The City of Jerusalem is putting in a light rail system, which we think is a fabulous idea. However, in planning the light rail, the City decided to close off the northern stretch of Derech Hevron to automobile traffic and make the road beyond Naomi Street (upper Abu Tor and the road to the Old City) a route for mass transit vehicles only.
The alternate route for the private vehicles was to be a road built through the long-defunct and virtually empty former Ottoman train yard between Derech Hevron and Derech Bet Lechem (Bethlehem Way). This sensible solution was axed by some presumably corrupt or idiotic planner in the City government who decided to use the abandoned rail yards for a luxury apartment complex and reroute Derech Hevron's three over-crowded lanes of morning commute traffic onto Derech Bet Lechem. I favor the 'corrupt' theory since no one with any planning experience could make such a mistake, and the fact is that shady real estate deals abound in Jerusalem's city governance.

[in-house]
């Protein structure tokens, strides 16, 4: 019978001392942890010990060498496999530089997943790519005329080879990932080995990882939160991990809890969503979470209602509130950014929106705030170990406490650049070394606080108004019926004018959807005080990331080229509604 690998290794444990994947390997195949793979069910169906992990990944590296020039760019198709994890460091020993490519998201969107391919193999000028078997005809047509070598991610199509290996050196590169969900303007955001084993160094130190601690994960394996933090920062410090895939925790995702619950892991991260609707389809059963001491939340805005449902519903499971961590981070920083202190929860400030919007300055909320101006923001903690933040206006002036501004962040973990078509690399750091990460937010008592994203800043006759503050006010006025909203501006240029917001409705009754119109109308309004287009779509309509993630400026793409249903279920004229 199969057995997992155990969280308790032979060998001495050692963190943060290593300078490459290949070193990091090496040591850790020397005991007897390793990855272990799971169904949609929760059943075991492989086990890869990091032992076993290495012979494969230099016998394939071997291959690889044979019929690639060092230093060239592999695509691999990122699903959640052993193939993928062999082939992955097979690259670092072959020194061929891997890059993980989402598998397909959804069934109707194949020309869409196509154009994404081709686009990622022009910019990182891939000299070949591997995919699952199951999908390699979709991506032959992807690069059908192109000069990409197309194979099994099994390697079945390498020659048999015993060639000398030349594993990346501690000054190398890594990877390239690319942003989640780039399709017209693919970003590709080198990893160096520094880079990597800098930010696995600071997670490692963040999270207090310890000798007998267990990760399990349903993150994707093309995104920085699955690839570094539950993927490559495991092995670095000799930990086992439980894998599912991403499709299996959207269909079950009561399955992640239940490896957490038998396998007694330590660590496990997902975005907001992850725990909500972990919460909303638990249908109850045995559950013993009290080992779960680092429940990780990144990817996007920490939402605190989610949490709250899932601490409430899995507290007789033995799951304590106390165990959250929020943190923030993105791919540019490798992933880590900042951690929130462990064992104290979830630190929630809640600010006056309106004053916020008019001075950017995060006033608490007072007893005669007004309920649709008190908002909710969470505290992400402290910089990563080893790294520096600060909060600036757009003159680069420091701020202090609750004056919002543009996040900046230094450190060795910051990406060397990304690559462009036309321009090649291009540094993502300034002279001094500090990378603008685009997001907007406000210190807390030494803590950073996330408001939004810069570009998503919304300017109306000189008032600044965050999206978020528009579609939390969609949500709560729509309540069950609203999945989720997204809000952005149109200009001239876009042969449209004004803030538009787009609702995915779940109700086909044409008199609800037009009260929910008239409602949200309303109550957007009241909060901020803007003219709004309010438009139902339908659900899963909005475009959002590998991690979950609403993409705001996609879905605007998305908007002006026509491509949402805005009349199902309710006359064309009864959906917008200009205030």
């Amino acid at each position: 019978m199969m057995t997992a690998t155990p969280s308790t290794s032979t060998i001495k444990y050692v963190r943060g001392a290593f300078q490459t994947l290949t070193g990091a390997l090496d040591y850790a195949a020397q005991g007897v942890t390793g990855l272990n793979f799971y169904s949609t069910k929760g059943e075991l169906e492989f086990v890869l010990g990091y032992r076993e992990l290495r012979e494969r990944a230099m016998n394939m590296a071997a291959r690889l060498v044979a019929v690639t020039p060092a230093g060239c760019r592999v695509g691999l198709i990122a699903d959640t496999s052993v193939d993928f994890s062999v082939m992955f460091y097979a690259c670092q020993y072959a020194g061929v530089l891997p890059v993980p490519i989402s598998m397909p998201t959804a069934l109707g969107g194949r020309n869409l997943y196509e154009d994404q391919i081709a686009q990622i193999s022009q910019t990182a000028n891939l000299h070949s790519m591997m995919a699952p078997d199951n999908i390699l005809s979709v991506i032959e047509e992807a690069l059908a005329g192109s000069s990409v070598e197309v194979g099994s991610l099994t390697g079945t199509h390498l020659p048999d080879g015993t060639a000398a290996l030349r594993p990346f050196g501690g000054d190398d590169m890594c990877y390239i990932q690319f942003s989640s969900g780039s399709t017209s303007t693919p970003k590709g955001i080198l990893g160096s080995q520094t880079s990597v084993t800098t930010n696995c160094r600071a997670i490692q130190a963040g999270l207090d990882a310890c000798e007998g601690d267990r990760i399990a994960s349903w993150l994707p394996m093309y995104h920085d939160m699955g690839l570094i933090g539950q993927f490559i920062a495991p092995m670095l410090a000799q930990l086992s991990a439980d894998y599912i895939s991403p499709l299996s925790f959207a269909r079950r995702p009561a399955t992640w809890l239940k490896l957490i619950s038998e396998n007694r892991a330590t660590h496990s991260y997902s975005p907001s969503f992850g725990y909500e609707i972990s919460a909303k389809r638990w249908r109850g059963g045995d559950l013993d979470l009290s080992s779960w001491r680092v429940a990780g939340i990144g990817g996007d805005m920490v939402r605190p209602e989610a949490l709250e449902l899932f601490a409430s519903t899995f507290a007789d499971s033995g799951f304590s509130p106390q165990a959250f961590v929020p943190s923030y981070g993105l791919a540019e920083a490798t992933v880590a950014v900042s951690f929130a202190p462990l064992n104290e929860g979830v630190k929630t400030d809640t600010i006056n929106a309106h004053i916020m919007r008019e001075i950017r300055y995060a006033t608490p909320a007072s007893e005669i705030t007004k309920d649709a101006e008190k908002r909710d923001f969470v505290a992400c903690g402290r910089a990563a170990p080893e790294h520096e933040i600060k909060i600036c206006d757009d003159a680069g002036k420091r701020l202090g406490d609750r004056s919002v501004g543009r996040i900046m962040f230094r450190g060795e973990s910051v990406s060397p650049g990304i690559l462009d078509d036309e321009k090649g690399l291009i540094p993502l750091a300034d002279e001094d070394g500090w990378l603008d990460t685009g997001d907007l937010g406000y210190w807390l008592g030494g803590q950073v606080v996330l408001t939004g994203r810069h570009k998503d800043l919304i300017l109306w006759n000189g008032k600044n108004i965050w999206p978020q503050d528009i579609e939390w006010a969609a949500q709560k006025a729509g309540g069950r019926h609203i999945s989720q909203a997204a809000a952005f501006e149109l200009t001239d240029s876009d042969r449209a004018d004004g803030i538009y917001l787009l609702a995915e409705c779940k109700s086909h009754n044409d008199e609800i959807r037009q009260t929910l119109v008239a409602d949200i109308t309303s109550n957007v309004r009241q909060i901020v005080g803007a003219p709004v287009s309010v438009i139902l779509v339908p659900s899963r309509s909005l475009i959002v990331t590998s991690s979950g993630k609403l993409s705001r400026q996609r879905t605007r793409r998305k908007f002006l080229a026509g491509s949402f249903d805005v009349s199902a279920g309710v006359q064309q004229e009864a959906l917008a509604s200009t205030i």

Derech Bet Lechem is a very narrow, tree-shrouded two-lane arterial that is the heart of the Baka area. All the tiny little walking lanes and car alleys (laughably called roads) that constitute our neighborhood run off of Derech Bet Lechem; the 7 bus only runs up Derech Bet Lechem north-bound to the city, since the road isn't wide enough for two-directional bus travel. The main 'shopping area' is a row of shops running about four blocks from just below Yehuda up to Hananiya. The neighborhood is alive with walkers, since driving isn't practical given the narrow roads and lack of parking. At any time of day or night, one can walk through Baka and see our neighbors walking to Kulo, our local excellent coffee shop/restaurant for a meal or just coffee, to the produce markets for last-minute vegetables, to the small makolets (small markets--tiendas for my California friends) for milk, to the pharmacy which is opened until 11 pm, or just out strolling with one's teens, one's spouse or one's dog.